Joan Jonas is a world-renowned artist whose work encompasses a wide range of media including video, performance, installation, sound, text, and sculpture. Jonas' experiments and productions in the late 1960s and early 1970s continue to be crucial to the development of many contemporary art genres, from performance and video to conceptual art and theatre. Working between mediums and across genres (biography, mythology, folklore), she has animated countless intellectual and artistic experiments in translation, technology, and narrative. She is often said to be a pioneer, but her work is frequently a site of collaboration. In her own words: “I always merge with the subject I’m trying to understand and represent.”  Since 1968, her practice has explored ways of seeing, the rhythms of rituals, and the authority of objects and gestures. 

Jonas was born in New York in 1936. She studied at Mount Holyoke and the Museum of Fine Arts in Boston before returning to the city and receiving her MFA in sculpture from Columbia University in 1965. Since then, her work has been the subject of retrospectives at the Van Abbemuseum, Eindhoven, Netherlands (1979); Stedelijk Museum, Amsterdam (1983,1994); Staatsgalerie, Stuttgart, Germany (2001); and Queens Museum of Art, New York (2003-2004). She’s had numerous solo exhibitions, including at the Stedelijk Museum, Amsterdam (1994); Pat Hearn Gallery, New York (2003); Le Plateau and Jeu de Paume, Paris (2005); Museu d'Art Contemporani de Barcelona (MACBA), Barcelona (2007-2008); The Centre d’Art Contemporain Genève, Geneva (2008); HangarBicocca, Milan (2014); Tate Modern, London (2018); Museu Serralves, Porto (2019); Ocean Space, Thyssen-Bornemisza Art 21, Venice (2019) and she has presented major performances at the Walker Art Center, Minneapolis (1974); The Kitchen, New York (1972, 1975, 2004, 2016); San Francisco Museum of Art (1976); Kunstmuseum Bern (2004); Berkeley Art Museum and Pacific Film Archive (2008); Performa, New York (2013, 2019); Danspace, New York (2018). Jonas represented the US at the 56th Venice Biennale (2015) and has participated in six editions of documenta in Kassel (1972, 1977, 1982, 1987, 2002, 2012).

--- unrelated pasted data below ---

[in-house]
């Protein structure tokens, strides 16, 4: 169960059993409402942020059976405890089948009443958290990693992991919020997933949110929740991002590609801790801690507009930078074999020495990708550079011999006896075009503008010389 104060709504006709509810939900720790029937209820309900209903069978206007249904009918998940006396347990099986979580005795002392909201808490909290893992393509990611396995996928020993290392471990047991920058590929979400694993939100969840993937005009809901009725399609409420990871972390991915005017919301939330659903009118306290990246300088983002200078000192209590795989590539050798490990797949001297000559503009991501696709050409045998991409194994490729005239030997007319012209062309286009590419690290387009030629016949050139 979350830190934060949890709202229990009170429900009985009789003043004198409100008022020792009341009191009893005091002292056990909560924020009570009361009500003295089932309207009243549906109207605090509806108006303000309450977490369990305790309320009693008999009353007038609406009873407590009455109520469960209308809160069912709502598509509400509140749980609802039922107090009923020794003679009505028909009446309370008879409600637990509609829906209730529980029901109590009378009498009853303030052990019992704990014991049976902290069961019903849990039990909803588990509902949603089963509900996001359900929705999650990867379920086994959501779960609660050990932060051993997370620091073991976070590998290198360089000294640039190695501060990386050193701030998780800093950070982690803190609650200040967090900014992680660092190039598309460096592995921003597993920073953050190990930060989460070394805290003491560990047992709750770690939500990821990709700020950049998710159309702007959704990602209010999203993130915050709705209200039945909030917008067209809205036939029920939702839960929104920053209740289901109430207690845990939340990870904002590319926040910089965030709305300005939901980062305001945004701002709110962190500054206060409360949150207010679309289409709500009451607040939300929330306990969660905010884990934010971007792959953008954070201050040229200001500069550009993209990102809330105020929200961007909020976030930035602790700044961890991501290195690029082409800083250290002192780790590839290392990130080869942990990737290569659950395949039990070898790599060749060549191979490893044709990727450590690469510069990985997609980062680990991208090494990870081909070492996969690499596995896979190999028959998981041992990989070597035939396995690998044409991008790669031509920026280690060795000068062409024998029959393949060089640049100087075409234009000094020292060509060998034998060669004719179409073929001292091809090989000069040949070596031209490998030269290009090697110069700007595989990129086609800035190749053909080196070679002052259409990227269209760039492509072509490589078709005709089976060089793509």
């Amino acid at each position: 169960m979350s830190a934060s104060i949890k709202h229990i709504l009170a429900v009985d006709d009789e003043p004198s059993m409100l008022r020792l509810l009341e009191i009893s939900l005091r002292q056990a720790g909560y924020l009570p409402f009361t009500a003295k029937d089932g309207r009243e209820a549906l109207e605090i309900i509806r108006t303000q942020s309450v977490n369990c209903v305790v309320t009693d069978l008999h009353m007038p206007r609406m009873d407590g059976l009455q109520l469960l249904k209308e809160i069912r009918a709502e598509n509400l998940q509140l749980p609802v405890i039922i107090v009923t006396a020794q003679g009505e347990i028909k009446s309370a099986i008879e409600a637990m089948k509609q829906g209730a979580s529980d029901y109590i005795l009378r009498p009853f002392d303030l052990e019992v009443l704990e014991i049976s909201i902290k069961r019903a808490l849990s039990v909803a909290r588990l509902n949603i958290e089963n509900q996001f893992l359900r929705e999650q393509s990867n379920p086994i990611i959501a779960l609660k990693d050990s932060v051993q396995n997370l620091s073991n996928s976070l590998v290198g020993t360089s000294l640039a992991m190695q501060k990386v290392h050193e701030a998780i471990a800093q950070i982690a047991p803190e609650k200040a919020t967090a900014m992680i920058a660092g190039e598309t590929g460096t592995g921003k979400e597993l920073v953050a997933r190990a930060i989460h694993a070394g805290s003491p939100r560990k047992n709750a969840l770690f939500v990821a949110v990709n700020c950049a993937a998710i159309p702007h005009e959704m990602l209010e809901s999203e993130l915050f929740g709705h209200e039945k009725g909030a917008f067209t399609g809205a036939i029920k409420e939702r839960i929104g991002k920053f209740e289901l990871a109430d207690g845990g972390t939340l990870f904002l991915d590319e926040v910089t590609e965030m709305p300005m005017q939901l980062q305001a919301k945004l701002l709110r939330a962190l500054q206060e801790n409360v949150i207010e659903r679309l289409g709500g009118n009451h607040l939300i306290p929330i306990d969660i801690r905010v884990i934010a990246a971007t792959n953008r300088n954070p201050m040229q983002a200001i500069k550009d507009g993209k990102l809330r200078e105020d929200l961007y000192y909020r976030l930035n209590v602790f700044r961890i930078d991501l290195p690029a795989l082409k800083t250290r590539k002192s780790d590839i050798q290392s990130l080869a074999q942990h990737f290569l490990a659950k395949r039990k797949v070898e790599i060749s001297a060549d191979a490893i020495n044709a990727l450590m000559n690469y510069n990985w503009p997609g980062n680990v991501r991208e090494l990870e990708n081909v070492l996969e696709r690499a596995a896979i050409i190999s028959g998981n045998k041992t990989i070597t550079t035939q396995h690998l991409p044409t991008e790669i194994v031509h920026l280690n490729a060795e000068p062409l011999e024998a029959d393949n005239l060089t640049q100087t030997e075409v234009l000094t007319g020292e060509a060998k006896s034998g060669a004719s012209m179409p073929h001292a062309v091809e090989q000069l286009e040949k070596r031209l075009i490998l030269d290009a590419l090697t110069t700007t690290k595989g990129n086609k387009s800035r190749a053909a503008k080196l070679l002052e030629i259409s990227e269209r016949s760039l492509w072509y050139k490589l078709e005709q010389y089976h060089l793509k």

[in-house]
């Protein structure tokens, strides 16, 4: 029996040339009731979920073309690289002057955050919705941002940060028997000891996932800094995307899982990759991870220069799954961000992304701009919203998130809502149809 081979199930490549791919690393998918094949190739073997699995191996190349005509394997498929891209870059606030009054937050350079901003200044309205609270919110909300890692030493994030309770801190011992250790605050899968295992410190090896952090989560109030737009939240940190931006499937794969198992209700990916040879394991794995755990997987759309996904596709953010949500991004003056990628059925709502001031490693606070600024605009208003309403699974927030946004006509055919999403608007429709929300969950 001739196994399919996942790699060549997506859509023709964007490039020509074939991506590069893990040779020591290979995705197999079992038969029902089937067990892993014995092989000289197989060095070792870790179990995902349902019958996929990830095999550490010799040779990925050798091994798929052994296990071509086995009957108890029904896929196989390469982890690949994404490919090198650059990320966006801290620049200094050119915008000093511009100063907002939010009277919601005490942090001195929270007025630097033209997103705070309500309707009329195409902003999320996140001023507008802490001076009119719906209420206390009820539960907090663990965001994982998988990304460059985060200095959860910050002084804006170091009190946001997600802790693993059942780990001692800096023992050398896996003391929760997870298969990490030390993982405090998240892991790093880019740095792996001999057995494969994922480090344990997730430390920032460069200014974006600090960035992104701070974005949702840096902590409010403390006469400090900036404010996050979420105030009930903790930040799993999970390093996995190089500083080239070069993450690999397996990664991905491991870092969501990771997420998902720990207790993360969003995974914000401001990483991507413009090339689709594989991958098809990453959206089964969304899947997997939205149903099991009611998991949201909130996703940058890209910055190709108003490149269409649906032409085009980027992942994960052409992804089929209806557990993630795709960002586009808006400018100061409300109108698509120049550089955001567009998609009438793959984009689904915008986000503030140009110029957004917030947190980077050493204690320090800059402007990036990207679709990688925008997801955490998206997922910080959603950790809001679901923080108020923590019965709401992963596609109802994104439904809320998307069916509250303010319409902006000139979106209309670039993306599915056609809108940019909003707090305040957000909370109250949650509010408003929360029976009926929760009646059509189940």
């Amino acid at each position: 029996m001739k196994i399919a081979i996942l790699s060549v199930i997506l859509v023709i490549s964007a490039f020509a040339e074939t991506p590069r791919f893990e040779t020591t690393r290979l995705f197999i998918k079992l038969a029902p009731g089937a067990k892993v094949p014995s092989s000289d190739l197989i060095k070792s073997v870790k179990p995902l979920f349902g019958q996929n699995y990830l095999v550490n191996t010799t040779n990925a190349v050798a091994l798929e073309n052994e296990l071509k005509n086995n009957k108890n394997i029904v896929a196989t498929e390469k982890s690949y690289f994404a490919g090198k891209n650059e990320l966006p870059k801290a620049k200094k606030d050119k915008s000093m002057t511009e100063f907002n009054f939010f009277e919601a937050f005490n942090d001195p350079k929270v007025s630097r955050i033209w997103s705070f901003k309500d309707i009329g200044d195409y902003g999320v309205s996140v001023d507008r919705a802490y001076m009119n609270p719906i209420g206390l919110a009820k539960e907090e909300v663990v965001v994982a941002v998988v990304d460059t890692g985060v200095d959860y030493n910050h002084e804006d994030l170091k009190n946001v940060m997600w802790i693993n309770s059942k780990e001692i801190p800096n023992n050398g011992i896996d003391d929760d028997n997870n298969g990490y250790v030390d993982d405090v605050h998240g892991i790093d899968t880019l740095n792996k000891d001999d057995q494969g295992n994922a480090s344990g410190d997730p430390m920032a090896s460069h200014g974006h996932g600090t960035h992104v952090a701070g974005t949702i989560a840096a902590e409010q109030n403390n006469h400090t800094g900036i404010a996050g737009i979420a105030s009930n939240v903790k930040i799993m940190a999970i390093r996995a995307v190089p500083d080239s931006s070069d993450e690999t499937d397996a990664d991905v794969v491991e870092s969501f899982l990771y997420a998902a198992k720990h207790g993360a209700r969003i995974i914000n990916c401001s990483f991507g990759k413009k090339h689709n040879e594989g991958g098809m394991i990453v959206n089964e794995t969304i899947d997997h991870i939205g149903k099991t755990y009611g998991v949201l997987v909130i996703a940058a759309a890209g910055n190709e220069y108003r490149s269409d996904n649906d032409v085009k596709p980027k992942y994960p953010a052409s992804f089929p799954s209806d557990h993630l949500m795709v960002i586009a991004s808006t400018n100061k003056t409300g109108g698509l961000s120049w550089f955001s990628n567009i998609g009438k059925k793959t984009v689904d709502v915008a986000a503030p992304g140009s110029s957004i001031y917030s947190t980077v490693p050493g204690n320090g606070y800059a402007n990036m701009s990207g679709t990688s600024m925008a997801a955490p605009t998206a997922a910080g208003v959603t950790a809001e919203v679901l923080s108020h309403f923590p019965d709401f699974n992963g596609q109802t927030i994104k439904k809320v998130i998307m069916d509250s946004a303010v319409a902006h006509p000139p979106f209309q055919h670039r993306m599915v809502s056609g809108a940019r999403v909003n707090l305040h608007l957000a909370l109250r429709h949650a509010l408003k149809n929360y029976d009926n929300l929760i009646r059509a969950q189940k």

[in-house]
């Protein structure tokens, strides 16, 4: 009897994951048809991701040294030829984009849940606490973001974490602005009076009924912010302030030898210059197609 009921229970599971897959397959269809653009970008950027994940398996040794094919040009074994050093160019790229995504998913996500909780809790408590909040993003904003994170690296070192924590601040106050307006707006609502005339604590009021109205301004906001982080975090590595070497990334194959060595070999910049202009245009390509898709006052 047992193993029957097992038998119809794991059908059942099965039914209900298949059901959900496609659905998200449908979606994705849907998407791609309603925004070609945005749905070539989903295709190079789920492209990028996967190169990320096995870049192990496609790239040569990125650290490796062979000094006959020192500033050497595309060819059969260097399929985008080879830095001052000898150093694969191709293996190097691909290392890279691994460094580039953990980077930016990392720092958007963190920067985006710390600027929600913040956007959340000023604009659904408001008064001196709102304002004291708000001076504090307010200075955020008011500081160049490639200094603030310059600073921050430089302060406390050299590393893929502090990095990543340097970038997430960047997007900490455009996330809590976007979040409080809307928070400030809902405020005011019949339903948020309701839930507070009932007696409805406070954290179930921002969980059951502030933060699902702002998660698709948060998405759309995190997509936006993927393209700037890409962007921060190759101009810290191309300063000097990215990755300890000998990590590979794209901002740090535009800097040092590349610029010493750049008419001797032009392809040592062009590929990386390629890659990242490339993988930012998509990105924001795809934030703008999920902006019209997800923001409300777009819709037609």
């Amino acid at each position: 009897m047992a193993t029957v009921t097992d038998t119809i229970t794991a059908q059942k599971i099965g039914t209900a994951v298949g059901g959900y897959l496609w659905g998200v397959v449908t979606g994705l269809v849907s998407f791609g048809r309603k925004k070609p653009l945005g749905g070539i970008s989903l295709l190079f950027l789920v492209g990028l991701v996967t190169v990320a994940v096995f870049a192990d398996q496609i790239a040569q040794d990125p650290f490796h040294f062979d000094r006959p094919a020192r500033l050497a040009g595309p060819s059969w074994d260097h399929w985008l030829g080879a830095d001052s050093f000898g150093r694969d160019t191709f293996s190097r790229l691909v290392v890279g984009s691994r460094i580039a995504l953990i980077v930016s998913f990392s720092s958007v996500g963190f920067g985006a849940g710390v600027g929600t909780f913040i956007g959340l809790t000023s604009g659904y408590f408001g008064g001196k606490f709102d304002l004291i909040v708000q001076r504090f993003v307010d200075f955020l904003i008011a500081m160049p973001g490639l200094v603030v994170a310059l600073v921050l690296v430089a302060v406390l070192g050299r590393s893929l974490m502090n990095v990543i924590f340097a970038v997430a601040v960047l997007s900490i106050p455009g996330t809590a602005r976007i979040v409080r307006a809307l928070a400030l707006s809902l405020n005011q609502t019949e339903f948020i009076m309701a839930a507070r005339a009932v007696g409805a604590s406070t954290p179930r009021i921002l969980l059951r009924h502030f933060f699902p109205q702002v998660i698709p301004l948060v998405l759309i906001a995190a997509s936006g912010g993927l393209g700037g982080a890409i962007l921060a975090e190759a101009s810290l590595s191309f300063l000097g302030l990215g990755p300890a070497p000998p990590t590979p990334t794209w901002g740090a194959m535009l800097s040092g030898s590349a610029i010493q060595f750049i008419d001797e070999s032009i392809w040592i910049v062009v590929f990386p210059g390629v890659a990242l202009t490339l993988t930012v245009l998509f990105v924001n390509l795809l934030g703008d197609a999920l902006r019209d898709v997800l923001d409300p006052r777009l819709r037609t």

Joan Jonas is currently Professor Emerita in the Massachusetts Institute of Technology (MIT) Program in Art, Culture and Technology in Boston, and is the author of reference texts on the performing arts. Jonas is the recipient of fellowships and grants and in 2018, she was awarded the prestigious Kyoto Prize, presented to those who have contributed significantly to the scientific, cultural and spiritual betterment of mankind. She lives and works in New York.    

Diana Al-Hadid was born in Aleppo, Syria in 1981 and currently lives and works in Brooklyn, New York. She received a BFA in Sculpture and a BA in Art History from Kent State University in 2003,andan MFA in Sculpture from Virginia Commonwealth University, Richmond in 2005.She also attended the Skowhegan School of Painting and Sculpture in 2007. She has been the recipient of a Joan Mitchell Grant, a Louis Comfort Tiffany Grant, a New York Foundation for the Arts Grant, and a Pollock-Krasner Grant. She is also a United States Artists Rockefeller Fellow. Al-Hadid has had solo exhibitions at the David Winton Bell Gallery at Brown University, Providence, RI, NYU Abu Dhabi University Gallery, Abu Dhabi, UAE, The Vienna Secession in Vienna, Austria, the Columbus College of Art and Design, Columbus, OH, the Akron Museum of Art, Akron, OH, the Savannah College of Art and Design, Savannah, GA, the Weatherspoon Museum of Art, Greensboro, NCthe Virginia Museum of Fine Arts, Richmond, VA,the University of Texas at Austin, Austin, TX, the Nasher Sculpture Center, Dallas, TX,the Centro de Arte Contemporánea, La Conservera, Murcia, Spain,the Nevada Museum of Art, Reno, NV,and the Hammer Museum, Los Angeles, CA.Her work is included in collections such as the DeCordova Museum and Sculpture Park, Lincoln, MA, theWhitney Museum of American Art, New York, NY,the Virginia Museum of Fine Arts, Richmond, VA,the Museum of Fine Arts, Houston,TX, and Weatherspoon Art Museum, Greensboro,NC. She has had large public installations at Madison Square Park, New York, NY, and at Williams College, Williamstown, MA. She is represented in New York by Marianne Boesky Gallery.

Devin Allen is a documentary photographer, born and raised in West Baltimore, who takes his city as his subject. He rose to national attention when one of his photographs of the Baltimore Up- rising was published on the cover of Time in May 2015. While Allen’s photography historicizes Baltimore, his educational programs are dedicated to empowering young people with cameras so they can tell their stories.